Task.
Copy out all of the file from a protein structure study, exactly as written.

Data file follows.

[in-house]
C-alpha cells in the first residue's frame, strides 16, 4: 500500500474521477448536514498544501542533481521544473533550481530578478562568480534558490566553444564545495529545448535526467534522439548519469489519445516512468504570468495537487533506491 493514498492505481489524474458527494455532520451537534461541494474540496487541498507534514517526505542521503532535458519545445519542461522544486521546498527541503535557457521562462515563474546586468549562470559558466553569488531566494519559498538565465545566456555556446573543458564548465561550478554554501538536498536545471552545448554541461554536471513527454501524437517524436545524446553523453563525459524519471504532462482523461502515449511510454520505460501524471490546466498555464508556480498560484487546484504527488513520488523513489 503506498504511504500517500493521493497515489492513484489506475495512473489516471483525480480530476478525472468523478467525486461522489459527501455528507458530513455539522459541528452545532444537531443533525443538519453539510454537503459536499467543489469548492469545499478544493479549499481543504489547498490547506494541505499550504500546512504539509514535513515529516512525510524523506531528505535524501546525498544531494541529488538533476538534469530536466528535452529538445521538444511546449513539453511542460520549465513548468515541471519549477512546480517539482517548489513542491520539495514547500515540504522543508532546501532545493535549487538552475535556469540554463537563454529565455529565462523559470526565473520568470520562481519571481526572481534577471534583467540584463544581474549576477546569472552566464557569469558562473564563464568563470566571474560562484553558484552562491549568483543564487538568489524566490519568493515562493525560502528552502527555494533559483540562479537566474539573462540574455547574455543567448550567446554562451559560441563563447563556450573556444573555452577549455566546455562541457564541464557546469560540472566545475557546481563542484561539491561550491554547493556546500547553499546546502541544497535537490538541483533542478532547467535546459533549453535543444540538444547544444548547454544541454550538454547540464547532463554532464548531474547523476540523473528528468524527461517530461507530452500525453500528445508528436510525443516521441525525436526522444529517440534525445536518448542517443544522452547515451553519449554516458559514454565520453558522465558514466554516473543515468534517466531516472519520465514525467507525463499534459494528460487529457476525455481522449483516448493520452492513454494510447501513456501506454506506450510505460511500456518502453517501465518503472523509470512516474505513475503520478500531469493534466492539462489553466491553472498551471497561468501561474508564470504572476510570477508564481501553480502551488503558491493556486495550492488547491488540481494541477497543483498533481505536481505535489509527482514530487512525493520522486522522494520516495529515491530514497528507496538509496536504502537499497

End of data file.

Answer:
[in-house]
C-alpha cells in the first residue's frame, strides 16, 4: 500500500474521477448536514498544501542533481521544473533550481530578478562568480534558490566553444564545495529545448535526467534522439548519469489519445516512468504570468495537487533506491 493514498492505481489524474458527494455532520451537534461541494474540496487541498507534514517526505542521503532535458519545445519542461522544486521546498527541503535557457521562462515563474546586468549562470559558466553569488531566494519559498538565465545566456555556446573543458564548465561550478554554501538536498536545471552545448554541461554536471513527454501524437517524436545524446553523453563525459524519471504532462482523461502515449511510454520505460501524471490546466498555464508556480498560484487546484504527488513520488523513489 503506498504511504500517500493521493497515489492513484489506475495512473489516471483525480480530476478525472468523478467525486461522489459527501455528507458530513455539522459541528452545532444537531443533525443538519453539510454537503459536499467543489469548492469545499478544493479549499481543504489547498490547506494541505499550504500546512504539509514535513515529516512525510524523506531528505535524501546525498544531494541529488538533476538534469530536466528535452529538445521538444511546449513539453511542460520549465513548468515541471519549477512546480517539482517548489513542491520539495514547500515540504522543508532546501532545493535549487538552475535556469540554463537563454529565455529565462523559470526565473520568470520562481519571481526572481534577471534583467540584463544581474549576477546569472552566464557569469558562473564563464568563470566571474560562484553558484552562491549568483543564487538568489524566490519568493515562493525560502528552502527555494533559483540562479537566474539573462540574455547574455543567448550567446554562451559560441563563447563556450573556444573555452577549455566546455562541457564541464557546469560540472566545475557546481563542484561539491561550491554547493556546500547553499546546502541544497535537490538541483533542478532547467535546459533549453535543444540538444547544444548547454544541454550538454547540464547532463554532464548531474547523476540523473528528468524527461517530461507530452500525453500528445508528436510525443516521441525525436526522444529517440534525445536518448542517443544522452547515451553519449554516458559514454565520453558522465558514466554516473543515468534517466531516472519520465514525467507525463499534459494528460487529457476525455481522449483516448493520452492513454494510447501513456501506454506506450510505460511500456518502453517501465518503472523509470512516474505513475503520478500531469493534466492539462489553466491553472498551471497561468501561474508564470504572476510570477508564481501553480502551488503558491493556486495550492488547491488540481494541477497543483498533481505536481505535489509527482514530487512525493520522486522522494520516495529515491530514497528507496538509496536504502537499497